When choosing the ideal watch, it’s best to pay close attention not only to the aesthetic but also to all components. After all, the quality of material and design will determine the difference between a “throwaway” watch and a solidly-built watch that will look and work great for years, if not decades. Here are some tips on finding the best timepiece for you:
Choose High Quality, not a High Price
The following factors determine the retail price of a watch:
- The cost to make the watch (i.e., materials quality, labor, and the factors margin). Depol crafts a watch with custom dial and hands available.
- The number of middlemen between the company and customer, and the margin that they require (e.g., distributors, retailers)
- Brand positioning cost. Is it mass-market, mid-range, luxury, or ultra-luxury?
The final retail price of the watch is often completely disconnected from the cost of assembly. It’s ironic because it affects the actual quality of the watch!
Many watches are selling at ranges of $200-$250, which cost less than $12-$15 to produce using subpar components. They’re able to support that price point since many consumers don’t know better and rely on brand photos or social media accounts to judge the quality of their watches. However, at the same price, you can buy a high-quality watch with luxury standard material that will stand the test of time.
At first, it may be challenging to find the best pic between so many brand options. But fear not! It’s not difficult once you know the language.
Choose Sapphire instead of Mineral Crystals
Mineral crystals are cheap to make and mainly in lower-end watches. They can easily scratch, so once the watch collides against a wall or drops from a high point, it will cause a permanent scratch on the glass. By comparison, Sapphire crystals are more expensive to make and are scratch-resistant. Even when colliding with sharp objects produces no marks or scuffs. Nowadays, Sapphire is the gold standard, and luxury brands almost exclusively use them.
If you wish for your watch to be a showpiece and look mint for years to come, choose sapphire crystal over mineral.
Check the movement
The movement is the engine of the watch that drives the minute and hour hands around the dial. It additionally powers the watch’s other functions such as the calendar, chronograph function, etc.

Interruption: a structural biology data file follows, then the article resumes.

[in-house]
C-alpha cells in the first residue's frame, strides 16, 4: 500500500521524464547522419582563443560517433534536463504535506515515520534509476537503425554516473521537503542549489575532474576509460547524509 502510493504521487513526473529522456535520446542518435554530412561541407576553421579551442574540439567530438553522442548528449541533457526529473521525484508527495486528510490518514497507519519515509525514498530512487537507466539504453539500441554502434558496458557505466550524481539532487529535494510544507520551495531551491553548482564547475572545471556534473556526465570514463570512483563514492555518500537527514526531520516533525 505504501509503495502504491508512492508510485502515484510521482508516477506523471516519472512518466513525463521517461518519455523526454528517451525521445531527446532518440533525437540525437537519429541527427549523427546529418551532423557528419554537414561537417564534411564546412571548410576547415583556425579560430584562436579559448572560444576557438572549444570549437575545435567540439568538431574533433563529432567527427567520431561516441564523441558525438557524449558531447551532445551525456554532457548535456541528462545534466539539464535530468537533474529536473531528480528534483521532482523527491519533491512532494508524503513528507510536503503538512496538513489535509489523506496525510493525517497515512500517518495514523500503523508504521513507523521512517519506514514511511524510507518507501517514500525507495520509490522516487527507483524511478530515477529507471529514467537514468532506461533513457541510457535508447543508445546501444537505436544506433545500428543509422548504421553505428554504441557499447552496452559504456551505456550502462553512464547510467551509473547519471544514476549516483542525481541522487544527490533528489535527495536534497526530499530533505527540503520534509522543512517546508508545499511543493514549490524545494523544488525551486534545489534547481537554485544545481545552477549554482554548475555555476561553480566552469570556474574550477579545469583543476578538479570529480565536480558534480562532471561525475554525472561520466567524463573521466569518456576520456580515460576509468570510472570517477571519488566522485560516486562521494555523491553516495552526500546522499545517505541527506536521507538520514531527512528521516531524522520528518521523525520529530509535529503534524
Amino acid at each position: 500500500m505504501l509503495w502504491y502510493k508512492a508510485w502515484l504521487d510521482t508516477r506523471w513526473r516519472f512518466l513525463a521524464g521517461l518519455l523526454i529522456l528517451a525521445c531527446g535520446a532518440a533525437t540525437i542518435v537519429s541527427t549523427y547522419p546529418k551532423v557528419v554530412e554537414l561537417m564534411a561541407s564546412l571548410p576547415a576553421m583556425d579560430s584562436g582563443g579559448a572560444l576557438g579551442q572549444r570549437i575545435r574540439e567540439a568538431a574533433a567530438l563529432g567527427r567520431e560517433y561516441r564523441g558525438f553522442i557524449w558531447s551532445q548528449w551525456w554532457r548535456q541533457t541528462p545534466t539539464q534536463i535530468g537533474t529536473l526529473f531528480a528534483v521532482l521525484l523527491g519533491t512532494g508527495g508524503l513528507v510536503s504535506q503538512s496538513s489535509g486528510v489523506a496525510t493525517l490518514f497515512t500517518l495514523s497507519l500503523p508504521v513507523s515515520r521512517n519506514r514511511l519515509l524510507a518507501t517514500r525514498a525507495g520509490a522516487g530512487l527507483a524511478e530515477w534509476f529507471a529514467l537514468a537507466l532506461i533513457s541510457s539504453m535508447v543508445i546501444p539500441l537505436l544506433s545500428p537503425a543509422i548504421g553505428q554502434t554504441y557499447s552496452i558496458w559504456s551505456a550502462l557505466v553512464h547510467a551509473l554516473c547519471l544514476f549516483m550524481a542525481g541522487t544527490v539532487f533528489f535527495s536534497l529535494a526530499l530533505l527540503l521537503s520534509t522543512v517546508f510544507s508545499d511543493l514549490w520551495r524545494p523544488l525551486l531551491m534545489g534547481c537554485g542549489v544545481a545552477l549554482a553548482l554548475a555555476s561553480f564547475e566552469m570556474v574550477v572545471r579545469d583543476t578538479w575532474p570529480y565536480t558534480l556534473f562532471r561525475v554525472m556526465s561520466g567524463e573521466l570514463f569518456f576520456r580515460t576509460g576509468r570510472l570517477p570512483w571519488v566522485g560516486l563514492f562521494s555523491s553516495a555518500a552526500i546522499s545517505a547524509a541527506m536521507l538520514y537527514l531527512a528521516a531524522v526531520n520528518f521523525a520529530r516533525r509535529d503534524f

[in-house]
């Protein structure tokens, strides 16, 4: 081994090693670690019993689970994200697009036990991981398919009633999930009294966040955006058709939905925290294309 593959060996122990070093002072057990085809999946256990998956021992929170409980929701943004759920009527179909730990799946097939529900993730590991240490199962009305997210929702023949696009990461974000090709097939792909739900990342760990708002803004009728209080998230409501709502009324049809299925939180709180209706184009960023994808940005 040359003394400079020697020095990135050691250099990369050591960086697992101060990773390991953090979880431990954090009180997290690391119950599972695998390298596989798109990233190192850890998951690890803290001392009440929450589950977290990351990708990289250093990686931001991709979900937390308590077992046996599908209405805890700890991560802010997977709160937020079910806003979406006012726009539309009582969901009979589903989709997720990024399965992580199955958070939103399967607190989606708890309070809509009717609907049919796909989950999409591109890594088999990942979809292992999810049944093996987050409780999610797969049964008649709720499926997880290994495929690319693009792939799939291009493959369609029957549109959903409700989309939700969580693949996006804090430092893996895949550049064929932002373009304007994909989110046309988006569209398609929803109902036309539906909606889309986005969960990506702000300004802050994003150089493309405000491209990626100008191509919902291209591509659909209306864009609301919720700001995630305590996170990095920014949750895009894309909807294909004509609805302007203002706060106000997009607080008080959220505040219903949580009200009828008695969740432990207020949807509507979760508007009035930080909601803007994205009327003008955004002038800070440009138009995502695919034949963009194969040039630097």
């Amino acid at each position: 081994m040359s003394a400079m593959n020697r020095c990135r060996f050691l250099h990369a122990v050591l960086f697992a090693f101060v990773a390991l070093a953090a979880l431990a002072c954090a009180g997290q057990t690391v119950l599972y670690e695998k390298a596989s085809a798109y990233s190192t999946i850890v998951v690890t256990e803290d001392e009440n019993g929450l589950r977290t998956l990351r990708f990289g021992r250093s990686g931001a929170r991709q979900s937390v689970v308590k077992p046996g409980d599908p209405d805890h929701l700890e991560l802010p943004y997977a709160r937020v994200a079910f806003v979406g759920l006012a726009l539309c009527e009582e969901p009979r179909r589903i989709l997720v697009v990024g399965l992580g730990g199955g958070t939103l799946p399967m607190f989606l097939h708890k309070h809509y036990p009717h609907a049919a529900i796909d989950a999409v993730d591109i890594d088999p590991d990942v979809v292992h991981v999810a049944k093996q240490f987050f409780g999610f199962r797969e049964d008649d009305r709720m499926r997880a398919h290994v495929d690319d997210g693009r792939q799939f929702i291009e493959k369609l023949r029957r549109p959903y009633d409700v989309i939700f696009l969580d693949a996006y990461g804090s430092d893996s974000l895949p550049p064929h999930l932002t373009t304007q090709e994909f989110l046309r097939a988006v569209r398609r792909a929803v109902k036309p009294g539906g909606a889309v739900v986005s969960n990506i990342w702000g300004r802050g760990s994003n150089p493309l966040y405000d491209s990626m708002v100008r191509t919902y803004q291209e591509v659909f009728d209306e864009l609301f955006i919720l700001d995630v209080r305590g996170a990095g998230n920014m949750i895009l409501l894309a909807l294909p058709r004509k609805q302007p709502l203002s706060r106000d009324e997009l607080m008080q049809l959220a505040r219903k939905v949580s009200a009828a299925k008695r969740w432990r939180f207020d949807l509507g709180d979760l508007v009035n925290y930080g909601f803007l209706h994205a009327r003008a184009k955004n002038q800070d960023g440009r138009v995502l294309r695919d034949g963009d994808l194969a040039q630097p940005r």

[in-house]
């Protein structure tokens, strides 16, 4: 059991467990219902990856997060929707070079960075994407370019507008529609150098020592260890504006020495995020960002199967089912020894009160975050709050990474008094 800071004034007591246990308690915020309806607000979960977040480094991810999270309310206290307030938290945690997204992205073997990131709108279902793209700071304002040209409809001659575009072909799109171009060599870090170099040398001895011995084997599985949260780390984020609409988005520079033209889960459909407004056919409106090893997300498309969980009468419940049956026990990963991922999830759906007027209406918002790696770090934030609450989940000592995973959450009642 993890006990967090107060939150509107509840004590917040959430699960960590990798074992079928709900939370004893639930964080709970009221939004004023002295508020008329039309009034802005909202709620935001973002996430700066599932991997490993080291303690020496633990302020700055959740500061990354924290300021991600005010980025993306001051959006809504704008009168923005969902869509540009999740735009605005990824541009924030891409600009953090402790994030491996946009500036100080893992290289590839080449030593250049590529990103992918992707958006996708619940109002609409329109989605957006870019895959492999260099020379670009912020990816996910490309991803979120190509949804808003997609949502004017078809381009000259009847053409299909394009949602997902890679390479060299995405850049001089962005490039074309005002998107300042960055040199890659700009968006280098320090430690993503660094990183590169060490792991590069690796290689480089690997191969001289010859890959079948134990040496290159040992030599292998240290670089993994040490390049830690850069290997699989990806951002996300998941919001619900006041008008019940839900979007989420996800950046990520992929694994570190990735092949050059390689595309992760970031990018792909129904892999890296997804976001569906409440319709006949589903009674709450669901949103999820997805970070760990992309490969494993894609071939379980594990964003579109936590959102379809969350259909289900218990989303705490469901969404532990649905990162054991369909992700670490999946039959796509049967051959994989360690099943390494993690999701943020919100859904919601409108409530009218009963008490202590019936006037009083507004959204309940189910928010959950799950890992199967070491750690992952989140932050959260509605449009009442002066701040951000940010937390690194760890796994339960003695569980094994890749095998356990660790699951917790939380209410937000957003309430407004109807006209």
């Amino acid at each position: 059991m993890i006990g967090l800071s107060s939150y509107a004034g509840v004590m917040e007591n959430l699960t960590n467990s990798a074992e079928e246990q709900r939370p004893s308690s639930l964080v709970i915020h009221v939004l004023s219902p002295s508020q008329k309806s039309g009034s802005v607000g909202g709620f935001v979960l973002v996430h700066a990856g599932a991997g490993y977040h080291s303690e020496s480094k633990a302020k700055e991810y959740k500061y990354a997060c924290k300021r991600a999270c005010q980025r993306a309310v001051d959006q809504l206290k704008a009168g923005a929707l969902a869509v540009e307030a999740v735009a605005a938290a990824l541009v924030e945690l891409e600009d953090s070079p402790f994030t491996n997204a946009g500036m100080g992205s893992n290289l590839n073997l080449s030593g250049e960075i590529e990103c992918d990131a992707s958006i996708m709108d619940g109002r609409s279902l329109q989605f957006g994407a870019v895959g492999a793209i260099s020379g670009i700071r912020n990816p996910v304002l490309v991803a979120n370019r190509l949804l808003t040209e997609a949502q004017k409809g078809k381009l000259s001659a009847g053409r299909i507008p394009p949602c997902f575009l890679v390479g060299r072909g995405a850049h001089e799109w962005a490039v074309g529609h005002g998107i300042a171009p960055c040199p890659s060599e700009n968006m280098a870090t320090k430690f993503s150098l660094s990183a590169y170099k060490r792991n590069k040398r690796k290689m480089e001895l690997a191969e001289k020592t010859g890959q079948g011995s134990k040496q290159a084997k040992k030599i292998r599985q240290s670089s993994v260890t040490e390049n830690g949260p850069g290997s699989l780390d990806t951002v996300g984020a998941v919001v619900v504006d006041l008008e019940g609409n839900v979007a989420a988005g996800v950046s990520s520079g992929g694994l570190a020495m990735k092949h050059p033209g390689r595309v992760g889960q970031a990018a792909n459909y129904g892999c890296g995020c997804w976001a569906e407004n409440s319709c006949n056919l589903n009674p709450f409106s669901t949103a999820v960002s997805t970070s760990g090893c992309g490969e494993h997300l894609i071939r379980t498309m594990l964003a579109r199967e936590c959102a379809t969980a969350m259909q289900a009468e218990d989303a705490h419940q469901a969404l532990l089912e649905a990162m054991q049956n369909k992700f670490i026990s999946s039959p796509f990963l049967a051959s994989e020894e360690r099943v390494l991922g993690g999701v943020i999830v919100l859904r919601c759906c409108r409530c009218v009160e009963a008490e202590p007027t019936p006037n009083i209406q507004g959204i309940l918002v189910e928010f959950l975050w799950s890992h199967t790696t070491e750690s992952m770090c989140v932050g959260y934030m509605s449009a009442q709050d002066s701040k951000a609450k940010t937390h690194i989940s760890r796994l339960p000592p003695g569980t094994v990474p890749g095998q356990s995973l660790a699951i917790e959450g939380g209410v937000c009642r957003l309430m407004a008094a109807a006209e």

This is what a quartz movement looks like:
Mostly automatic watches have a glass on the back so that you can see the movement at work. Movements are not always made equal. A functional movement will always keep your time reliably, but the bad will have varying results. You can say you’re “losing time” if you own a watch with a lousy movement with inconsistent tick speeds. An unreliable watch can have you losing opportunities in a minute.
Depol company is well-known for the Swiss Ronda movement (particularly for quartz movements) watches. However, as with any “Made in” designation, we can’t say that all movements from a particular country are necessarily the best. Any country or company will have both high-quality and low-quality suppliers. Your best option is to ask who the manufacturer is for the particular model and do some independent research before making your investment.
Check the leather
When browsing for leather bands, check how they describe their leather.
“Full-grain” is the highest quality, and the name indicates that the leather retains its top layer, the most durable part of the hide. Full-grain is always the first choice for any high-quality leather product.
One notch down in quality is “top grain,” which uses slightly lower-quality hides with defects and imperfections. The absence of the hide’s top layer makes it less durable. Top-grain leather can also range in quality depending on how much of the top layer was removed.
As a rule of thumb, don’t go for “genuine leather.” It sounds like a term that verifies its real leather as opposed to synthetic. The truth is it’s a technical term used for the layers of a hide that remain after the top part is split off for higher grade leather. The fibers are generally much looser and not an ideal material for products made to be long-lasting.
Full-grain leather is long-lasting. It is vastly more difficult to rip or tear than genuine leather products are known to do.
Most leather bands are made of top grain and genuine leather, but if you’re paying for a watch, it would be well worth the extra investment to spring for full-grain.
Check small details
Examine the watch you purchase beforehand. Make sure to look out for other signs of cut corners in materials and craft.
Here are a few details that betray a watch that hasn’t been made with high-quality standards:
- Plastic spacers between the dial and the glass
- Uneven brushing
- Lightweight (it could mean that they’ve skipped certain critical materials)